3. I'm tempted by Azara every time I see it but its mature height scares me off every time. Seeing your Camellias already has me missing mine, mostly done now. I hope you continue to get warmer weather with perhaps a bit of rain thrown in now and then. We're still woefully low on rain down this way but we did get some last week at last and a tiny bit more this morning.

  4. Such gorgeous Camellias. I miss being able to grow them. The bulbs are all beautiful too. Happy Spring, Phillip!

  5. So many happy flowers! The garden is really greening up quickly. We've had warmer than usual days so it is moving quickly. I can't keep up with all the spring chores fast enough!

  6. Beautiful! I especially like the Hellebores!

  7. Your hellebores look about like mine but your Anemones are way ahead of mine. We need a shot of sunshine here. It did seem that the grass turned green overnight yesterday. ha... That camellia in the first picture looks unreal. Such a beautiful bloom. Almost looking like a wax flower to me. Happy GBBD.

  8. Your spring blooms are a delight and I love the Camellia! Happy almost spring!

  9. Oh, that 'Black Magic' Camellia is something! I agree that your Anemone look like a blanda. One of those plants I always forget about and wish I had planted.

  10. Stunning camellias and primroses. It would be my pleasure if you join my link up party related to gardening here

  11. Your Black Magic bloom makes me want to get a camellia. I cannot seem to keep anemone - it moves around a lot here - sometimes after a certain gardener slices a trowel through it in the fall while planting and transplanting other things.

  12. I also enjoy Anenome blanda this time of year. I took my time flipping through all the plant tags I save in the shed to verify it's indeed 'blanda'.
    I really like the look of Azara Microphylla. A towering variegated Azara Microphylla caught my eye on the last visit to the South Seattle Arboretum; it was pruned with a single trunk although from pictures online it saw it can be grown as a shrub too. I have to go back and see if its blooming.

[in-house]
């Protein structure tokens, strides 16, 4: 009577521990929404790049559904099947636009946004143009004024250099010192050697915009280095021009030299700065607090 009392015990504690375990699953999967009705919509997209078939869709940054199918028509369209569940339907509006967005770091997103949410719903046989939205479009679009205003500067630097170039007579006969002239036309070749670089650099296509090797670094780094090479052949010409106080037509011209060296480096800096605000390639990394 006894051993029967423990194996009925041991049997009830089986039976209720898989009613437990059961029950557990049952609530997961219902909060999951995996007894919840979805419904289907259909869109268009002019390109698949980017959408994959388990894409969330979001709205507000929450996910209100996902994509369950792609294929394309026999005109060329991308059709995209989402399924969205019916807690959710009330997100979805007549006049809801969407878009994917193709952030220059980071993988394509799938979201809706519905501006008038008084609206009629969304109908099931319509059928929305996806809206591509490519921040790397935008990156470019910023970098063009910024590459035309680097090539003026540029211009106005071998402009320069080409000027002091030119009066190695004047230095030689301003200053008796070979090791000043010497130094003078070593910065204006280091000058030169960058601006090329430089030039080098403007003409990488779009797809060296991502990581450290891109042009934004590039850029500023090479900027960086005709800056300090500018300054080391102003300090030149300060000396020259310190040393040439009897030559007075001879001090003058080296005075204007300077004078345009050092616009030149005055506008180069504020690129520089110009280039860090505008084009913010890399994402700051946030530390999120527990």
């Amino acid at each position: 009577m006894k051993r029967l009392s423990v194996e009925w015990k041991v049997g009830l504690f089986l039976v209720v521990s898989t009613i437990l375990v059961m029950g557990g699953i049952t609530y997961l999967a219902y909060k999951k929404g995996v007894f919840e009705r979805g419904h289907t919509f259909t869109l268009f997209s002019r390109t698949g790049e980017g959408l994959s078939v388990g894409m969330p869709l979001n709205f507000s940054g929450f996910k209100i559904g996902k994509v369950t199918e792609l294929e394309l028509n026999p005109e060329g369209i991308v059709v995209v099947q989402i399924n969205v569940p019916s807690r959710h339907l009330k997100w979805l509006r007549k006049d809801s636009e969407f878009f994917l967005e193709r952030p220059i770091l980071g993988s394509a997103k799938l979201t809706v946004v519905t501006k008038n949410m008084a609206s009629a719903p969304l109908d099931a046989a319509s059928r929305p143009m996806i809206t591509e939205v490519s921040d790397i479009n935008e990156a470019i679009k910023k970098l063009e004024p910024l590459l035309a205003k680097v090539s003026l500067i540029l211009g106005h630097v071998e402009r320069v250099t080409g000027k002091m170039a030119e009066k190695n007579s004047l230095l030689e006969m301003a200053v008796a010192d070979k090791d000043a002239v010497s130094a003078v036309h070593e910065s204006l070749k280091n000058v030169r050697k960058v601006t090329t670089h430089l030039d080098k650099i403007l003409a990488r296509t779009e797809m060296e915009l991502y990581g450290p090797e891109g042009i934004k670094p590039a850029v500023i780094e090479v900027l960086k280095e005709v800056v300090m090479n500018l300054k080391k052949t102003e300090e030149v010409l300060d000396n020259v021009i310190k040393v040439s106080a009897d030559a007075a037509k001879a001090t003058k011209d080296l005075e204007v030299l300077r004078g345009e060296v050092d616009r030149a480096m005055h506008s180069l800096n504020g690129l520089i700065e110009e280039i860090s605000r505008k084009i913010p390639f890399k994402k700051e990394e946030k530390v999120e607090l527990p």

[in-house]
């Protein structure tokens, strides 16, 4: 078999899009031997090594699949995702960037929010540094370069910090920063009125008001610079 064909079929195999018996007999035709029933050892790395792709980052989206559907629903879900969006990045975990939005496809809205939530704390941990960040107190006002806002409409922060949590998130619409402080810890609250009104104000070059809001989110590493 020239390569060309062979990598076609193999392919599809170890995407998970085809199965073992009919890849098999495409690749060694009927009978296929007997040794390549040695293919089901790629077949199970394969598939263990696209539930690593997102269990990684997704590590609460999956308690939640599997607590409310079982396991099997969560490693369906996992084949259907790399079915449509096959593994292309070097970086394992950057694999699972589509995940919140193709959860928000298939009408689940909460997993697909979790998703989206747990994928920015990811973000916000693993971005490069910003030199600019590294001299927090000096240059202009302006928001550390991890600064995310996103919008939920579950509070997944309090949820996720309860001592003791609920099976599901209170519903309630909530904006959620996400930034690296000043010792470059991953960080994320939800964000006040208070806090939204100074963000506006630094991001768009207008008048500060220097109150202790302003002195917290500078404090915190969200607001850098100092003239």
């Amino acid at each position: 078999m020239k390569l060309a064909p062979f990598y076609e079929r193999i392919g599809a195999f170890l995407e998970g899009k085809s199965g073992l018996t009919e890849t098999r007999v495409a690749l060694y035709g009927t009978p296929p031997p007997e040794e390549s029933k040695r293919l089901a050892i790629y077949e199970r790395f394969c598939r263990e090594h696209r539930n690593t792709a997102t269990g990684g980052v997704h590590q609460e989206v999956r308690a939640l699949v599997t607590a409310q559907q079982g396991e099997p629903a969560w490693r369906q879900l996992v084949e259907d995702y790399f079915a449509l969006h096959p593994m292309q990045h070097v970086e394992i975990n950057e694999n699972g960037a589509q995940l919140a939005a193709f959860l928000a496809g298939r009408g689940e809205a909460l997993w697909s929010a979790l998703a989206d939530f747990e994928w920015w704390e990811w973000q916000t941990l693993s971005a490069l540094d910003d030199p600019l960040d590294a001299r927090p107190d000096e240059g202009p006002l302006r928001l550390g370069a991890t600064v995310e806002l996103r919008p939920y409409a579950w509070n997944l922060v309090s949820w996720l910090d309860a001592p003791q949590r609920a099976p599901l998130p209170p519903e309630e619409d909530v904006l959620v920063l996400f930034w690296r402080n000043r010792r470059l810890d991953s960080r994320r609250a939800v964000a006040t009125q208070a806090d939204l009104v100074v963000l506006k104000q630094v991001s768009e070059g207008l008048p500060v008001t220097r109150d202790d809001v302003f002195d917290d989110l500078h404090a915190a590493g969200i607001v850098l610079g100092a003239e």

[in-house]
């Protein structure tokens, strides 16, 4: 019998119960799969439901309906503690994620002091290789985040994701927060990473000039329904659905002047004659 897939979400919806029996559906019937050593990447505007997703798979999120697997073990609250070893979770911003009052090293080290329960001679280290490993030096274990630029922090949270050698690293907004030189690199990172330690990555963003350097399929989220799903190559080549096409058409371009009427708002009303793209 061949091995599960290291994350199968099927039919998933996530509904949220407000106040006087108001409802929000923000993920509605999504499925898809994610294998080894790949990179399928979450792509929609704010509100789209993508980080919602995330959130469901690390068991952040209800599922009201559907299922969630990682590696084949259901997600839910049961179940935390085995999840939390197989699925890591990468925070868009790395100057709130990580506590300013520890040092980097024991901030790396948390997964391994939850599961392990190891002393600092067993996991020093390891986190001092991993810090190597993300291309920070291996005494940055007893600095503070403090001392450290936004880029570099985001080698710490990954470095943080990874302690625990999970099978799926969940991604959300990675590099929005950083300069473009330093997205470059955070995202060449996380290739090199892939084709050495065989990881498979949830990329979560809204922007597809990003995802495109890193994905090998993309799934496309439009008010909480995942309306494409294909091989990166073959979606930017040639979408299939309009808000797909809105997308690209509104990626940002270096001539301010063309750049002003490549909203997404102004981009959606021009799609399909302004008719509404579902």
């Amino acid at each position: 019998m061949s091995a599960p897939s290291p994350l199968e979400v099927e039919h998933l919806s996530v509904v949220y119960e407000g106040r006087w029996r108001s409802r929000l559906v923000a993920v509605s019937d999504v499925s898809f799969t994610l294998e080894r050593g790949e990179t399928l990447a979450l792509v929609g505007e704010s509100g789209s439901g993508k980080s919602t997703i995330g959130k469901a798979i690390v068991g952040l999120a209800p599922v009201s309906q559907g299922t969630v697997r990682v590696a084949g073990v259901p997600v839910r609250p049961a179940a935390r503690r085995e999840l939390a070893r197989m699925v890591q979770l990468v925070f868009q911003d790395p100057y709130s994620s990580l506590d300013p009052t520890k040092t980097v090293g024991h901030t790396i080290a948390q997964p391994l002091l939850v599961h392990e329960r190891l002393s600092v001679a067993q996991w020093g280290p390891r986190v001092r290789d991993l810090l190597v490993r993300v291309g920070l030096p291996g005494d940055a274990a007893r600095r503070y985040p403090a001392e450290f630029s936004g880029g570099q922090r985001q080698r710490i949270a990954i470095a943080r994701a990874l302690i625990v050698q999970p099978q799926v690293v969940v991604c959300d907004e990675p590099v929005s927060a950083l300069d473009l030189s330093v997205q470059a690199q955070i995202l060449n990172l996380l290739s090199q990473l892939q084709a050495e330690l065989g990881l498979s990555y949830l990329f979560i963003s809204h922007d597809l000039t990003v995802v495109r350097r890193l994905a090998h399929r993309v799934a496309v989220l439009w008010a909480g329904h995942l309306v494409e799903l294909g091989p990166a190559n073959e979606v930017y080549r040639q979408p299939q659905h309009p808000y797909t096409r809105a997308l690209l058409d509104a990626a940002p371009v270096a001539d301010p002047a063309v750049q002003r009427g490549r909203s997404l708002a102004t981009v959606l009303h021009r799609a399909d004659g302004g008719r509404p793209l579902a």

1. Oh gosh, I appreciate you doing that. Now the question is if I just got a mislabeled plant or lost track of planting this one? And if that is the case, where is the one from Far Reaches Farm? Ha! We sometimes carry the variegated azara at Yard N Garden Land. It is really nice.

  13. I love primroses and these are beautiful. And your camellias are gorgeous. I cannot wait for the weather to get really going here in MN. We are having temperatures between 35-60F, but our weather is so unpredictable.

  14. Hi Phillip, I discovered your blog shortly after you moved into your house in Vancouver, and it's been amazing to watch the development of the garden. Just absolutely fantastic! I don't usually comment on blogs but the discussion on the identity of your anemone has me thinking that I may be able to help you definitively identify your plant. I grow both in my own garden, and by the picture I would say that it is anemone blanda but to positively id it, you need to look at at the tuber/rhizome when it's dormant. Anemone nemerosa has long thin smooth rhizomes about the size of a pencil, that can range from light to mid brown, anemone blanda has much shorter, flattened, rough and knobby looking rhizomes, and are usually a very dark brown. Secondly, my blanda are currently all in bloom, and my nemerosa have just broken dormancy. I garden up in the south Sound, just north of Olympia. I hope this helps.. keep on blogging !! Erik

    1. Thank you Erik! That is very helpful info. It sounds like this one is indeed anemone blanda!